Rickie Lee Jones
THE OTHER SIDE OF DESIRE
I love Rickie Lee Jones so much – and yet I always play catch-up, let a few years slide by and have an album or two (or three) to catch up with. I’ve just got to this – her fourth album of covers. Anyone else and you might think they no longer had anything to say or no new ways to say it – but the idiosyncratic journey of Jones, since being catapulted to fame as a boho beatnik Coolsville kid that was all things folk and jazz and all at once, has shown plenty of great original songs, so many new colours being added to the palette constantly and she does the best covers – both in selection and execution.
My favourite of her covers records will always be It’s Like This – it’s also my favourite RLJ album, sometimes it feels like my favourite record by anyone ever and in fact it transcends that too, feeling like a book or a movie, something to hold in your hands, your head and your heart.
But Kicks, the new one (well, a year old now) is up there. Up there, for starting with Bad Company’s title song and turning it into a lurching, cool-groove blues-soul slug that feels a bit like something Lucinda Williams would do. Up there for the dream-pop evocations (Quicksilver Girl) and the gorgeous way she has with a standard, making it postcard-convenient and a deep-read letter all at once (You’re Nobody Til Somebody Loves You, Mack The Knife).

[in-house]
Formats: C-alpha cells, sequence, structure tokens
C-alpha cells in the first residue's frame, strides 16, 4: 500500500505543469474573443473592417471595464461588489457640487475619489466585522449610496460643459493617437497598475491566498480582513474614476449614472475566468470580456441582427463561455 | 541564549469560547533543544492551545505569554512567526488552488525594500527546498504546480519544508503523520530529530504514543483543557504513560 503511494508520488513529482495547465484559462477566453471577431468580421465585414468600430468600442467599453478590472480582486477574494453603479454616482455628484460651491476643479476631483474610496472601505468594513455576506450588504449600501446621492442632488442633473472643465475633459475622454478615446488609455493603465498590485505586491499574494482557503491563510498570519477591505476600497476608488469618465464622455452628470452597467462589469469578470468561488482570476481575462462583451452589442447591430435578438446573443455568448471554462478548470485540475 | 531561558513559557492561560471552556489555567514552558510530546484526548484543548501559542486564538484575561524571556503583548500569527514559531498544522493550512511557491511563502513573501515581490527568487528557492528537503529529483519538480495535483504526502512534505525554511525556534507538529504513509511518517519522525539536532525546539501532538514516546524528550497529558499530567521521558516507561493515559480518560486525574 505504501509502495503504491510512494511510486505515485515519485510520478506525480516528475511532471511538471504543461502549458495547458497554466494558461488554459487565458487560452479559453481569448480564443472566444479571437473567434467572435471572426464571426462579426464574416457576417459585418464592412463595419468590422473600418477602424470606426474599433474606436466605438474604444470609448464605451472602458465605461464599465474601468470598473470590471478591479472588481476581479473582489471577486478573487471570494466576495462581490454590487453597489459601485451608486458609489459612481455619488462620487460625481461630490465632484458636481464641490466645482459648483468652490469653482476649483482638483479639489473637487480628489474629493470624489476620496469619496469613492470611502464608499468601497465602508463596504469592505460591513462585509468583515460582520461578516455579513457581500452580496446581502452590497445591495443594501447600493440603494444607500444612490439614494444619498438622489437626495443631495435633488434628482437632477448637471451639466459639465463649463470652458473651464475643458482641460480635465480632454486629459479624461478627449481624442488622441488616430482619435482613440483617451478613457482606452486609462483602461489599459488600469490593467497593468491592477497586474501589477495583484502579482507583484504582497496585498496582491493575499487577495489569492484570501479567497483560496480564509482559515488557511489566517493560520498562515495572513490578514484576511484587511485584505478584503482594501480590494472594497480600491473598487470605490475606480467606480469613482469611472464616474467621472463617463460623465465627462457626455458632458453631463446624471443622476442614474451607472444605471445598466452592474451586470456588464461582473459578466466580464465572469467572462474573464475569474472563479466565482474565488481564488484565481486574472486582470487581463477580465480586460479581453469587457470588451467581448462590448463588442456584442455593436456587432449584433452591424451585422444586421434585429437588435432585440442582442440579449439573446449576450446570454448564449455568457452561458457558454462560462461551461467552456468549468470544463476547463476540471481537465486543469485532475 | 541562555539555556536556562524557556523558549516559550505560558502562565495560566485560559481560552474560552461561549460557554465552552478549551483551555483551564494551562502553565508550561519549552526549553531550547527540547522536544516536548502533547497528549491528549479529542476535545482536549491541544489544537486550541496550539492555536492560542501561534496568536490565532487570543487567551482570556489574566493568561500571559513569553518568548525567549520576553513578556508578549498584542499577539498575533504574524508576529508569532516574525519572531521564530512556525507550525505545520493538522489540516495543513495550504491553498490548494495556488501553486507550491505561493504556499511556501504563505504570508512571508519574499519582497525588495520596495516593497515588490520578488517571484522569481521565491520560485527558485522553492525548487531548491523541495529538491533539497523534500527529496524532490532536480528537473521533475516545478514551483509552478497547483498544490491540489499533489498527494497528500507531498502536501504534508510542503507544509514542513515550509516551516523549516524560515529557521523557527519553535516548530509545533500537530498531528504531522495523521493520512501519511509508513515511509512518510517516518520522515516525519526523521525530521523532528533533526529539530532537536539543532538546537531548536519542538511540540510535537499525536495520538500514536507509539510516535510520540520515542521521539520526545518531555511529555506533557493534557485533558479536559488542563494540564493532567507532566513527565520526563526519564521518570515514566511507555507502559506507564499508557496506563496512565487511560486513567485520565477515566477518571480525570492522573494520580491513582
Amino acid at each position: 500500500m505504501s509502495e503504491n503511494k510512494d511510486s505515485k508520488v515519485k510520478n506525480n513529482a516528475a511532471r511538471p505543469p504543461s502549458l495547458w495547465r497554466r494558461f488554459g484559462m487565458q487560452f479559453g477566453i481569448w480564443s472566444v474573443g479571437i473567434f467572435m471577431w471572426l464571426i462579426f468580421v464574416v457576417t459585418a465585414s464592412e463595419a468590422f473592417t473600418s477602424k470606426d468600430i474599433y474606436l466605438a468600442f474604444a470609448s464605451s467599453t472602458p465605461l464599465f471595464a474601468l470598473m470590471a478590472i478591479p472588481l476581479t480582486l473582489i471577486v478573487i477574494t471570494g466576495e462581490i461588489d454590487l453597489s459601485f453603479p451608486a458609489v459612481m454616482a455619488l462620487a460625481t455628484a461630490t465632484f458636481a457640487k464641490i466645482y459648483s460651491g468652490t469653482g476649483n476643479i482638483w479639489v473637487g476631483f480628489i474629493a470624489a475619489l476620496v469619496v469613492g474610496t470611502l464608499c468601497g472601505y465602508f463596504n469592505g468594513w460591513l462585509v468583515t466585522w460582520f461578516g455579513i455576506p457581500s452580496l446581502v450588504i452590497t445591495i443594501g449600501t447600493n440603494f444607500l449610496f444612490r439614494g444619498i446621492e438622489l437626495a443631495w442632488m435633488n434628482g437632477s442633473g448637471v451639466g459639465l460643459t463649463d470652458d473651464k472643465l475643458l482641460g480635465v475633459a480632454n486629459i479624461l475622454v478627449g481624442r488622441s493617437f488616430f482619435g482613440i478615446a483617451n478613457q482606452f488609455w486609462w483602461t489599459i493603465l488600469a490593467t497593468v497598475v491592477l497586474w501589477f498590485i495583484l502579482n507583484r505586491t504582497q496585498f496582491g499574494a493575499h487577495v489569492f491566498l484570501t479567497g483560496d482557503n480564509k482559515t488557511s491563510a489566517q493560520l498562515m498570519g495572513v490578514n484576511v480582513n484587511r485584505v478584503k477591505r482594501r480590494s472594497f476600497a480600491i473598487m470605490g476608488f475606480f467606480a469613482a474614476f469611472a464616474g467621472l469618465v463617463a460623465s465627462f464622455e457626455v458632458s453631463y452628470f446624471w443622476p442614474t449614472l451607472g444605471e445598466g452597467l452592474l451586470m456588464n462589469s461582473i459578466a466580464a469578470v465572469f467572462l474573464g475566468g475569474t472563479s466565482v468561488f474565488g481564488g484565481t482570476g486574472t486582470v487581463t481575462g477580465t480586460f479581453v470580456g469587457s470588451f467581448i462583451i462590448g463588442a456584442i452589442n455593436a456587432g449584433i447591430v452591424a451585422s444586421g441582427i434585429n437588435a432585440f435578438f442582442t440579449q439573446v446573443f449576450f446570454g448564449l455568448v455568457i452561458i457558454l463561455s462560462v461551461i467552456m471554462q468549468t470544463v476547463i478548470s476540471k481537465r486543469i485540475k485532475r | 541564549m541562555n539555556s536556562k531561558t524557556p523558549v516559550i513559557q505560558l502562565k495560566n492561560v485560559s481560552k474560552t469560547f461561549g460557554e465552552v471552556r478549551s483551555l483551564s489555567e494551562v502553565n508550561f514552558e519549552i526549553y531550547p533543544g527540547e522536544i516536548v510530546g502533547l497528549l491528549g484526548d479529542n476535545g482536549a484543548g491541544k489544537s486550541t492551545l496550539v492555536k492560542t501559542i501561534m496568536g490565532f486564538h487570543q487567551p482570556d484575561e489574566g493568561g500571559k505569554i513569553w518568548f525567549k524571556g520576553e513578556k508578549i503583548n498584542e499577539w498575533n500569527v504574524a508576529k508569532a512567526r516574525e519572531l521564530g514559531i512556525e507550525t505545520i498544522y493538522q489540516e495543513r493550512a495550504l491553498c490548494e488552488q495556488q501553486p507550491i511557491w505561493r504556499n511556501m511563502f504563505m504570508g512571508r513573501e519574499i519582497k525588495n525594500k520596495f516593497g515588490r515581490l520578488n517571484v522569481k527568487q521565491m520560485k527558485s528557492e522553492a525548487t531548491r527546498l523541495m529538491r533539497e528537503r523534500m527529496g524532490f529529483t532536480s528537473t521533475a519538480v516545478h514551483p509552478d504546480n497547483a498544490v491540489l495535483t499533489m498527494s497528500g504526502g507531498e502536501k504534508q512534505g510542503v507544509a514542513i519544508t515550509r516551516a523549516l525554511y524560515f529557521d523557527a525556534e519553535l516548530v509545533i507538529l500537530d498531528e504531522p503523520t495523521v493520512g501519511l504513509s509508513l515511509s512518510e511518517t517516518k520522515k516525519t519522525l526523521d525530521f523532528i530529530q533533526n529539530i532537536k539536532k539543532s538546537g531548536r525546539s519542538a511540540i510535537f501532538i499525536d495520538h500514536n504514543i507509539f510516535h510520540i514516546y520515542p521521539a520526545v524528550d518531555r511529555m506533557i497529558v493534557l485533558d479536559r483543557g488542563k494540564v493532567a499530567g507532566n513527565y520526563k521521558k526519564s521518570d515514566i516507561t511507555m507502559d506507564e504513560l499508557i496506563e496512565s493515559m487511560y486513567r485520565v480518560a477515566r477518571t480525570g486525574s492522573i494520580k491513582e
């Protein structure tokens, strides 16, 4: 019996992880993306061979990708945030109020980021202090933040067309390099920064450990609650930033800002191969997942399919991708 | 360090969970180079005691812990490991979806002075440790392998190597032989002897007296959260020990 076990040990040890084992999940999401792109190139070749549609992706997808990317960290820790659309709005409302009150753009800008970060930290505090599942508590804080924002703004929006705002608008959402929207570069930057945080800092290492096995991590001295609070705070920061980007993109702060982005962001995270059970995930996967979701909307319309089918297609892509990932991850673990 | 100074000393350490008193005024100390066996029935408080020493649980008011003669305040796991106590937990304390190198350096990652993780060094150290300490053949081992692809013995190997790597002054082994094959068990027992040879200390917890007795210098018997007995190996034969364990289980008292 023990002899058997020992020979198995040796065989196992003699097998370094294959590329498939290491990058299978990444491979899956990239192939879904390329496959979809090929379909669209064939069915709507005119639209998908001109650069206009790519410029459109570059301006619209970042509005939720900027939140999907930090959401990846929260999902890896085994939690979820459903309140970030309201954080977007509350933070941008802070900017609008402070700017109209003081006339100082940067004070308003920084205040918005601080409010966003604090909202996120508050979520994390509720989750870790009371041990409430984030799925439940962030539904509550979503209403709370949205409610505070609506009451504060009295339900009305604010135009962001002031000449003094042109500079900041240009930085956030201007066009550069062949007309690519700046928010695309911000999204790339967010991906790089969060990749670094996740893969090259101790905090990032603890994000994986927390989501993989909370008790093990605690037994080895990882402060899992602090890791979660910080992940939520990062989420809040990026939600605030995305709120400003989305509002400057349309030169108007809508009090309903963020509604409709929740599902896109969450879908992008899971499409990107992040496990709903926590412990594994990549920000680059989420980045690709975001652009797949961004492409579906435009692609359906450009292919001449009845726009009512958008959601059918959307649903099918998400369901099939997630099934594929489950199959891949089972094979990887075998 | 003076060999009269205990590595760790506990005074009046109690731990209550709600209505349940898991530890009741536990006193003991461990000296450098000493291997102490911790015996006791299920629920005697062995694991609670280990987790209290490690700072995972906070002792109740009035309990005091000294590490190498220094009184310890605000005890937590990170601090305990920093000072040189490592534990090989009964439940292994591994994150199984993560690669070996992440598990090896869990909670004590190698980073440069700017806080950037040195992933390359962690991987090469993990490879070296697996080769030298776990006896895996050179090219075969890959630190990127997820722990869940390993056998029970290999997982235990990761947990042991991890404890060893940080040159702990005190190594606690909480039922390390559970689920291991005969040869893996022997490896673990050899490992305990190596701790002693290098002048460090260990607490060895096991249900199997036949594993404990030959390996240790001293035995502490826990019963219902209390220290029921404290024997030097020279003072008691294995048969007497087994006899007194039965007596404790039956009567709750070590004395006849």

I think Jones’ greatest skill as a covers artist is in her ability to make the oldest, most done songs feel fresh, feel new and alive.
She can also take a well-worn weepie and just dress it up in something different while still conveying the correct tone. So it is here with Skeeter Davis’ 1962 down-in-the-dumps ballad, The End Of The World – a song for these times too, sadly, right?
And the closer here is a version of Johnny Ray’s great ode to wallowing, Cry. To hear Rickie Lee sing in a voice people half her age could only hope to still have, joined by the weep of a pedal steel line and a mournful bit of clarinet…well, that’s just folks. Jazz, pop, standards. Rock. Blues. It’s all in this and all in the soul and seep and being of this album.
You can support Off The Tracks via PressPatron